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Home :: Archive :: 2003 :: January ::
Re: Anyone Know Yiddish?
The Shakespeare Conference: SHK 14.075  Wednesday, 15 January 2003

From:           Geralyn Horton <
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 >
Date:           Tuesday, 14 Jan 2003 13:02:20 -0500
Subject: 14.066 Re: Anyone Know Yiddish?
Comment:        Re: SHK 14.066 Re: Anyone Know Yiddish?

John W. Kennedy <
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 > writes regarding Larry Weiss's
remarks,

>>The Globe did only one M/V, so I assume that Dr. Greenberg saw the
>>same
>>one I saw.  But it did not appear "odiously antisemitic" to me.
>
>Not to me, nor to my wife, whose judgment in this case I take a good
>deal more seriously than my own, both because I had been in a
>"Merchant", myself, only a few weeks earlier, and because she is
>Jewish.

I missed the earlier reference to the New Globe staging of MOV, being
pressed for time and ignorant of Yiddish.  But hearing the production
was disparaged, I must testify that I thought it truthful to the point
of brilliance.  Direct address to the audience's sympathies and pointed
irony made every line personal, the audience a sort of jury that was
literally forced to blush for the laughter and approval bestowed on
certain lines and actions as the mirror turned and revealed the malice
behind the point-scoring-- showed scorn its own image. Shylock did evil
in the name of righteousness -- but this flaw is so common as to be near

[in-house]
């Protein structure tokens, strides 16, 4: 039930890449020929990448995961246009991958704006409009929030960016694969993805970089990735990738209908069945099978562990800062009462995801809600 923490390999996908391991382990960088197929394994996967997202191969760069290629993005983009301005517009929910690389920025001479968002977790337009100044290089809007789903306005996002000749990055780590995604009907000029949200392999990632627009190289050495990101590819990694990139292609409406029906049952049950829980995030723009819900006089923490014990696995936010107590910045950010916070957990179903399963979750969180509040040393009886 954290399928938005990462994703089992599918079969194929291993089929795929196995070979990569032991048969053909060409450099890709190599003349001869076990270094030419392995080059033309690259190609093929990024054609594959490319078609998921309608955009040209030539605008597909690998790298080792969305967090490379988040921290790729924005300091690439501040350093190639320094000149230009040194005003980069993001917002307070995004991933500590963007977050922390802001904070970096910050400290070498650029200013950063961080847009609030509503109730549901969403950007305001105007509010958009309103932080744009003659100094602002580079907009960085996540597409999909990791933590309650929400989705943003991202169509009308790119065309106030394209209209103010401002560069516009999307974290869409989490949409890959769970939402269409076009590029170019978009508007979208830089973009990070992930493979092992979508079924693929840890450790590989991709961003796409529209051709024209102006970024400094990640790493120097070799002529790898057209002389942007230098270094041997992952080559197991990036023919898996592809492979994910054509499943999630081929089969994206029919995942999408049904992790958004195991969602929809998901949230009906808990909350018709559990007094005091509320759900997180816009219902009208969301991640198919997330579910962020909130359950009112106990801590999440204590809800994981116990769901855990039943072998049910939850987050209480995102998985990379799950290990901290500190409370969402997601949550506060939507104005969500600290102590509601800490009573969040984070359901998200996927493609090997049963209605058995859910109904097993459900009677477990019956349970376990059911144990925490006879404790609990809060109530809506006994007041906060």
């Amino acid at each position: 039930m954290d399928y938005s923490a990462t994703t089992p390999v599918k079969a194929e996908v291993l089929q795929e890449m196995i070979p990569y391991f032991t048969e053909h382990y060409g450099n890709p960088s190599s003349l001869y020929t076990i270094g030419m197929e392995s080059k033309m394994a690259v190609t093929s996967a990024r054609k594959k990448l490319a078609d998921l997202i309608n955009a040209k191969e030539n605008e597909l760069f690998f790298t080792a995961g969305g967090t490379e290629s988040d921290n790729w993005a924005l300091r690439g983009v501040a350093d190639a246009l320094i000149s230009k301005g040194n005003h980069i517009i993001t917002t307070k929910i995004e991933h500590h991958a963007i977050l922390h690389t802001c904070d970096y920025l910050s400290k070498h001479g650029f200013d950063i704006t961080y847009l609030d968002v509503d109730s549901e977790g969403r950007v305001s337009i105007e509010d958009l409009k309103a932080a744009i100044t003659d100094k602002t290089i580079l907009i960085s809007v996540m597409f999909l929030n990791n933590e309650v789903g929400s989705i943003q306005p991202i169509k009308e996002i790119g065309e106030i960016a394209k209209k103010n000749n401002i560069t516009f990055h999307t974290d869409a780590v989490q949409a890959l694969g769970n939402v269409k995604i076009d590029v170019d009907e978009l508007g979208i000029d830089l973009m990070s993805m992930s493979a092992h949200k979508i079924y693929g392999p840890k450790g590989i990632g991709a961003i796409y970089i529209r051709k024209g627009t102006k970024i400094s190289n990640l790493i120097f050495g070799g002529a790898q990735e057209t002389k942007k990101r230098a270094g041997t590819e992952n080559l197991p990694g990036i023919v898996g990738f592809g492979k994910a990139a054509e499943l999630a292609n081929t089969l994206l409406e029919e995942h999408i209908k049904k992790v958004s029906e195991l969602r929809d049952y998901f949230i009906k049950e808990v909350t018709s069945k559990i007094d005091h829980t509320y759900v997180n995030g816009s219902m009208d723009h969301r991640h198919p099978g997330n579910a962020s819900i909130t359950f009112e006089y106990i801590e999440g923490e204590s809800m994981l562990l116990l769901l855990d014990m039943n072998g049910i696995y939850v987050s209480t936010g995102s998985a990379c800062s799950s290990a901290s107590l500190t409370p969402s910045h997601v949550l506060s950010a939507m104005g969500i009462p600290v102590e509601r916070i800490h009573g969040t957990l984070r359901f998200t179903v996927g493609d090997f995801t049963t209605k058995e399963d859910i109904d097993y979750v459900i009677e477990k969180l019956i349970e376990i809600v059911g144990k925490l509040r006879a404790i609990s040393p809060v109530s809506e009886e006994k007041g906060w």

universal. Our own wrongs are matters of principle, and injustices
against our holy nation must be redressed no matter the cost: how
familiar is that?  I just saw William Gibson's "Golda's Balcony", a
monodrama performed with breathtaking brilliance by Annette Miller of
Shakespeare & Company, directed by an Israeli, Daniel Gidron.   Meir is
the hero -- no question.  But the flaw is the same, and one walks out of
the theatre chilled by the probability that justice enforced by nuclear
weapons will shortly end this experiment in sentience -- by Fire, this
time.

The night I saw the Globe's MOV the point was reinforced by a bomb
threat during the trial scene.  The theatre emptied, we discussed among
ourselves why this play might be worth killing and dying for as we
walked next to the night-graced Thames, and then filed back to listen
with life-and-death intensity as the actors took the trial scene again
from the top.

Geralyn Horton

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playwright, actor, critic
Newton, MA
http://www.stagepage.info

[Editor's Note: This New Globe production and the Royal Shakespeare one
at Stratford, which played at the same time, were discussed at length on
SHAKSPER. Anyone interested should consult the archives on the web site.
-Hardy]

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